(See also the Academic Dishonesty policies and definitions outlined in the FHSU Student Handbook).
Plagiarism is cheating that consists of using the work of others without adequate acknowledgement. Any idea, fact, or language borrowed from a source must be documented formally or informally.
Some examples of plagiarism include the following:
1. copying another student’s work and submitting it as one’s own;
2. copying or paraphrasing passages, sentences, phrases, words, data, statistics, and visual aids without proper acknowledgment;
3. using someone else’s ideas without giving credit to that person;
4. buying and submitting an essay produced by a professional paper-writing service;
5. submitting assignments which are the products of inappropriate collaboration (see below).
In regard to plagiarism, students are urged to remember the following policies:
a) All input, whether in the form of suggestions or corrections, on all writing assignments should come from three sources and three sources only-- the instructor, an editing group (as directed and overseen by the instructor), and (if desired) an FHSU Writing Center Consultant. All other input is cheating. Students should not have parents, siblings, friends, roommates, or former teachers “go over” their work. Papers that are products of this kind of inappropriate collaboration will receive a failing grade.
b) All Composition instructors are required to employ sound methods of plagiarism
prevention and detection. As a general rule, at least a portion of each student
essay should be written in class. In addition, all student writing (except for
essays written entirely in class) will be submitted through Safe Assignment.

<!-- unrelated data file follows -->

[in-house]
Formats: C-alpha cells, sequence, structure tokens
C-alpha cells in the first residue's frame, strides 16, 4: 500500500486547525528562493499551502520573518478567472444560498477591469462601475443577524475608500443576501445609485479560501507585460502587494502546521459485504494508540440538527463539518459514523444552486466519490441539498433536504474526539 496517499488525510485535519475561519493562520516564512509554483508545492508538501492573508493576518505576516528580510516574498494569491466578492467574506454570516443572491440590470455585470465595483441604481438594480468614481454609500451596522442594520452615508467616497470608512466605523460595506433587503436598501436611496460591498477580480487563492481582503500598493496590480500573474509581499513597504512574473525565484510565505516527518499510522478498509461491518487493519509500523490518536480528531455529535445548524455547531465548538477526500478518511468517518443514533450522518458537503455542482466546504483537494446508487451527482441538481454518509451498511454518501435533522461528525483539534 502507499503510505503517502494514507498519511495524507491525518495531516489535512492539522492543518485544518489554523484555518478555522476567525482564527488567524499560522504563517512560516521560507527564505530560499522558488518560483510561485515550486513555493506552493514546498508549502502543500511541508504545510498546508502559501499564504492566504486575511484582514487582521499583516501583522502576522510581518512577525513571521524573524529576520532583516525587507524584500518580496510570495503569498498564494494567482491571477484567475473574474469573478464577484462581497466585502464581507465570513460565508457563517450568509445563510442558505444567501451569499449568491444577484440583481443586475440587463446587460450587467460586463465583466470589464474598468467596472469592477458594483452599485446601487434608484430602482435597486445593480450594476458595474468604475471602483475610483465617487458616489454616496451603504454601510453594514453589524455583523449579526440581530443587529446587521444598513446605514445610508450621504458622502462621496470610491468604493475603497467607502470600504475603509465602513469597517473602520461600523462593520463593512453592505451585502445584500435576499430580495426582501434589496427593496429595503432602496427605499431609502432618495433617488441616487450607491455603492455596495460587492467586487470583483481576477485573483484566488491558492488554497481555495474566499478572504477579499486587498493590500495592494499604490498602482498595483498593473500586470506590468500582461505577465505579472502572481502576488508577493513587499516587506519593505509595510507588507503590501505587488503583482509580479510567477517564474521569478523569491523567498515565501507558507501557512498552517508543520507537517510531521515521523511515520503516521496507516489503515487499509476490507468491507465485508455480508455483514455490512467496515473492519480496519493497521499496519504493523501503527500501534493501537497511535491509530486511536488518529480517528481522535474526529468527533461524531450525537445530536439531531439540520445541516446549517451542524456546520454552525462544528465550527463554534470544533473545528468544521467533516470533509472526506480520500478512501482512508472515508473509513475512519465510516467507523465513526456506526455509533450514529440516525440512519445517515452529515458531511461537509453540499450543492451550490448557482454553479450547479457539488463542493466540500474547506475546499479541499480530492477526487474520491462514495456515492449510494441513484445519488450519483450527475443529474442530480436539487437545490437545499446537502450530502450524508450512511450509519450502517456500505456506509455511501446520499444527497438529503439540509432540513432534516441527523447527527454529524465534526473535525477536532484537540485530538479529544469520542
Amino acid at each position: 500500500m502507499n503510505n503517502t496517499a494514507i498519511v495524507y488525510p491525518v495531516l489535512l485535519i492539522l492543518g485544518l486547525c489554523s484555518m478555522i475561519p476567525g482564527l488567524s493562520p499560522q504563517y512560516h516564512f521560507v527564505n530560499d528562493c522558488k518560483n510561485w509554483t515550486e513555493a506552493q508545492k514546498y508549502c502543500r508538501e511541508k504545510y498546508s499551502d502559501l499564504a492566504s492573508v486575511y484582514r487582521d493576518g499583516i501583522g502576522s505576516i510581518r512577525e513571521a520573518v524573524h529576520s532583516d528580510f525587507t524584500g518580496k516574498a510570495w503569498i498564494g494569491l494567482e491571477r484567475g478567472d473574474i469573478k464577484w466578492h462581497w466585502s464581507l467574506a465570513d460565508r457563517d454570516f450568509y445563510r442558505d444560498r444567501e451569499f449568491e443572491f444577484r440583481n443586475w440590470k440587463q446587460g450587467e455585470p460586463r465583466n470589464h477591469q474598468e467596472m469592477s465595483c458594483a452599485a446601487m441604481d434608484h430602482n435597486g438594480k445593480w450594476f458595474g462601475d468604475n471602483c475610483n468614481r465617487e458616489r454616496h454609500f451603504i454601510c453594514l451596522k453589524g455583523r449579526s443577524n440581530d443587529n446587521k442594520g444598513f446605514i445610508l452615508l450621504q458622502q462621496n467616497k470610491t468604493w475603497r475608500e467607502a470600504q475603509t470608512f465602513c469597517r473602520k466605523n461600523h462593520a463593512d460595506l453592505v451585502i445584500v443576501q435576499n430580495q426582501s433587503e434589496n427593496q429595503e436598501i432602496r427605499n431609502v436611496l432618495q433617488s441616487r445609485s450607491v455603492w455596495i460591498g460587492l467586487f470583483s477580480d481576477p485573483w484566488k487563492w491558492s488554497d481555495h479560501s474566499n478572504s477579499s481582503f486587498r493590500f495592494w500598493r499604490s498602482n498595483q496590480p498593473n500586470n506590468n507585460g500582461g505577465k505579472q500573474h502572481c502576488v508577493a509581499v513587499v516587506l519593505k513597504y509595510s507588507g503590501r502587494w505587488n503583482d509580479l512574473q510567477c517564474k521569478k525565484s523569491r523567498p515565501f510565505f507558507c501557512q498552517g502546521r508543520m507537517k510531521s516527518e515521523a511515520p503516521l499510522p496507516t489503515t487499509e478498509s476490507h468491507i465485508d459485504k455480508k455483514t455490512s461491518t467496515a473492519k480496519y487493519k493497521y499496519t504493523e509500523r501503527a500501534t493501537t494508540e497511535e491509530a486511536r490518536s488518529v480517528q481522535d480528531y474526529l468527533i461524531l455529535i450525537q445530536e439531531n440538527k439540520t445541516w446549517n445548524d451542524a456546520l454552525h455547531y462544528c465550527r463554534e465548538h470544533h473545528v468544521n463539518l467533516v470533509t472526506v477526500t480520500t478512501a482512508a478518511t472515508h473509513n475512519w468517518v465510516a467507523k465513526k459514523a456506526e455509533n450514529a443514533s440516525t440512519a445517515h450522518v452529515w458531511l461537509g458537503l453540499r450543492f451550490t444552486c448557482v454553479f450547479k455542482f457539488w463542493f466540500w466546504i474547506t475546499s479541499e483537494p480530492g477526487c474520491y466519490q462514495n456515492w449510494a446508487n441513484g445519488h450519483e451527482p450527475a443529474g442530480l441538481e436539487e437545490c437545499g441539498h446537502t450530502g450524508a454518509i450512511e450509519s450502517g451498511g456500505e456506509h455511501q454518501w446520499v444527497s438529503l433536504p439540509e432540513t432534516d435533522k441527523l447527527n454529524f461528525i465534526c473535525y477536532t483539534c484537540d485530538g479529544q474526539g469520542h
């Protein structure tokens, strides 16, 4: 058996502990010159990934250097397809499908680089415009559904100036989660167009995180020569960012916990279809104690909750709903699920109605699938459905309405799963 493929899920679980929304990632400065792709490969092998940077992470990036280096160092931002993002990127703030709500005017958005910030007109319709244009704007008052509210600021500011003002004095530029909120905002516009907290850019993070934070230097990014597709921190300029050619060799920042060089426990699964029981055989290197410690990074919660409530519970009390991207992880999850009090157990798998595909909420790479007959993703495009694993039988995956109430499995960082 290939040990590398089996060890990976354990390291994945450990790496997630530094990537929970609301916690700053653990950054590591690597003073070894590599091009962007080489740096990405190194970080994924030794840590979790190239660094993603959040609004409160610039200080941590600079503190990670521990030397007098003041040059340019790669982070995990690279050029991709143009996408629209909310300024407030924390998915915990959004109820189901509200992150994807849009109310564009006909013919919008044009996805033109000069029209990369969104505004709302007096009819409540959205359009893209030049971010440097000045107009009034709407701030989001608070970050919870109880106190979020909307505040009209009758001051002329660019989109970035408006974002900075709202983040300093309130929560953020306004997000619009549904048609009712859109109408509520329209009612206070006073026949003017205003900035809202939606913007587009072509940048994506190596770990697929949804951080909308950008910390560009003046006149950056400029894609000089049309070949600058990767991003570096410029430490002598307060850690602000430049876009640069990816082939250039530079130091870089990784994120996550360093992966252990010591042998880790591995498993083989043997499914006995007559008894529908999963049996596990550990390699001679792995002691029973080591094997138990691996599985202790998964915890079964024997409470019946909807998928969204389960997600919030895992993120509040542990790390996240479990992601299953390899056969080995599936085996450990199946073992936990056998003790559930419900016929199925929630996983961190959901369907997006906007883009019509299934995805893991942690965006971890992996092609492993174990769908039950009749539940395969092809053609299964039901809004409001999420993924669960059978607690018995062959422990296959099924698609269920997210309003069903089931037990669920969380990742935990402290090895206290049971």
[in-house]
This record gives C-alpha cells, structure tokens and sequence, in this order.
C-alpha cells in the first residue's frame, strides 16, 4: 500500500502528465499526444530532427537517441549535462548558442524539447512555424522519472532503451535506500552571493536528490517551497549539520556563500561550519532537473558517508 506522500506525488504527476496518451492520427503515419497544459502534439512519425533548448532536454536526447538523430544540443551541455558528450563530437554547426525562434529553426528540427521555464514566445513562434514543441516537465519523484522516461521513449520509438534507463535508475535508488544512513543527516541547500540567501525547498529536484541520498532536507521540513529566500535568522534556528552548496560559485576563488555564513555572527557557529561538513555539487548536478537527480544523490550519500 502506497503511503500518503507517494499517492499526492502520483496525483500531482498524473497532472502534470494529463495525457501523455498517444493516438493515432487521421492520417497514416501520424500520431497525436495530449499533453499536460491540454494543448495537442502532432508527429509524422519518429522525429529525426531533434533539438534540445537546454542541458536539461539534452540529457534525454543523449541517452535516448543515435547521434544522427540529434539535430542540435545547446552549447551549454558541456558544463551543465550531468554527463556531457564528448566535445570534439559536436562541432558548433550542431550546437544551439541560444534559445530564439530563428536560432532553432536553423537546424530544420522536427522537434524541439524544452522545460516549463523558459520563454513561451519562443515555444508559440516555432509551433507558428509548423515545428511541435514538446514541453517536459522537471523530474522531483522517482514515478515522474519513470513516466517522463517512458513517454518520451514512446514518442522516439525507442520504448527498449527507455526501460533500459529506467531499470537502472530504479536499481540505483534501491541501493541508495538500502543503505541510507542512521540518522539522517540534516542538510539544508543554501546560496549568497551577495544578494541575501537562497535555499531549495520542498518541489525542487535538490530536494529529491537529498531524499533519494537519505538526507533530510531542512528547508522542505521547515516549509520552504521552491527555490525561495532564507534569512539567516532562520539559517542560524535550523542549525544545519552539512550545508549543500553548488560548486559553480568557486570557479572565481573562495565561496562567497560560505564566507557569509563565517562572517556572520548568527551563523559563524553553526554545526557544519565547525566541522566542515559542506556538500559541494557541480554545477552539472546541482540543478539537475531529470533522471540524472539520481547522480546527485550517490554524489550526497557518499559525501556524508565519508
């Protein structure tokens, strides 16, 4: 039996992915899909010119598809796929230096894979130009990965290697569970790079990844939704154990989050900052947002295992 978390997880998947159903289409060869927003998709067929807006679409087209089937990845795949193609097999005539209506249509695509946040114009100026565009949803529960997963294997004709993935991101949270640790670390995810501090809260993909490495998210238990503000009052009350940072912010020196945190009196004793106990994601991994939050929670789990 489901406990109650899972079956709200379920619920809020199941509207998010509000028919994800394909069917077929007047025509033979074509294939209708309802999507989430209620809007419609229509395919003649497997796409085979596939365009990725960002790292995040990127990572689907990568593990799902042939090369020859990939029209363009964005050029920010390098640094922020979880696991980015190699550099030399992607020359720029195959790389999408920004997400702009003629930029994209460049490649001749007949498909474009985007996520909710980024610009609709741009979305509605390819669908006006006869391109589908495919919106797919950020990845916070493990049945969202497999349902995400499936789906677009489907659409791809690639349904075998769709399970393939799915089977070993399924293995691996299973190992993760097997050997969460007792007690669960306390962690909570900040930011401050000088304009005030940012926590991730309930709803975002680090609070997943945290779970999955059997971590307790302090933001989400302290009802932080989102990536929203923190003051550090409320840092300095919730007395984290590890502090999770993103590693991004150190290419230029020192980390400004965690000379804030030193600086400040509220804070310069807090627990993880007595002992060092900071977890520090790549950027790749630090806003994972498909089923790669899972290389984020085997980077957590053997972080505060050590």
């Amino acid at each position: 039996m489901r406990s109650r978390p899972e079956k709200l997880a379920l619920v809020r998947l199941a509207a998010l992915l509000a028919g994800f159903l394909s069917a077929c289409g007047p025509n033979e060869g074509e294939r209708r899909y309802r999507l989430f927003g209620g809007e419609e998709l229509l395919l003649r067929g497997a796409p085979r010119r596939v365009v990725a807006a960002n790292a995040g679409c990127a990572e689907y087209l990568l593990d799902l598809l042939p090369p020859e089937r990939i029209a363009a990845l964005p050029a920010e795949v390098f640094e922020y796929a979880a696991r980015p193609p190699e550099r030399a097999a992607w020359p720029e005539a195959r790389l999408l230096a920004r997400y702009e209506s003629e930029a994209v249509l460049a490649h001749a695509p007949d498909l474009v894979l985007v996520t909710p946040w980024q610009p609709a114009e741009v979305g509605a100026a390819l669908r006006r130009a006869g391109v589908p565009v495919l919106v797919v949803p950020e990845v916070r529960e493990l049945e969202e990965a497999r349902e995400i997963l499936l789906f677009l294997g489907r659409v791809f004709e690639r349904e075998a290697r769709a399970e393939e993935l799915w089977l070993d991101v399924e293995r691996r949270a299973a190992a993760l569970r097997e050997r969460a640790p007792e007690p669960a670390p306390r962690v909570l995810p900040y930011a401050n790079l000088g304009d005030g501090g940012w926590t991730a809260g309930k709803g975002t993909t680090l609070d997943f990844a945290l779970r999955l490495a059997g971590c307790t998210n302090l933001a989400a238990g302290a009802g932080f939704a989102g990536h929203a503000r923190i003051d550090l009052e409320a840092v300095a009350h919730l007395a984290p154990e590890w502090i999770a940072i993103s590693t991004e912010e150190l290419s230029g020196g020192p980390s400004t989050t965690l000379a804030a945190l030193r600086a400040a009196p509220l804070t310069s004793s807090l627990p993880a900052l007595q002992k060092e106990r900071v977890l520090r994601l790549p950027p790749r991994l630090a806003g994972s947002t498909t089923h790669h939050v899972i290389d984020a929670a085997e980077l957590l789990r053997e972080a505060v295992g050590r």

In the event of proven plagiarism of any kind, the plagiarist will fail the assignment in question or event the course. Disagreements between instructors and students over plagiarism, or any other form of academic misconduct, should be referred directly to the Director of Composition.
Because most of the classes during the semester will be based on discussion and YOUR IDEAS, a great deal of the work for the semester will be done in class. As a result, excessive absences–more than six class hours–will mean that you have failed to do a significant amount of the course work. This will result in the deduction of five class participation points for each day missed. If, however, you must miss a class for a GOOD REASON, please come and speak with me. I will be cooperative in suggesting extra credit work for you as a means of compensating for the missed classwork. Please remember that you are still responsible for the readings, work and notes from the classes that you miss; so ask either a classmate or me for notes and assignments.
Students who represent the university in some capacity (such as athletes) and who must miss class are excused but must make up all assigned work. Students who suffer from a documented chronic illness or family emergency will also be excused (up to three additional absences—total of nine) provided they notify me in writing. But again, all assigned work must be made up. If I do not receive an official notice of the problem as soon as it arises, then I will count the absences, regardless of the legitimacy of the absences. Be aware that even excused absences in excessive amounts can affect your grade. Contact me as soon as possible should a problem arise.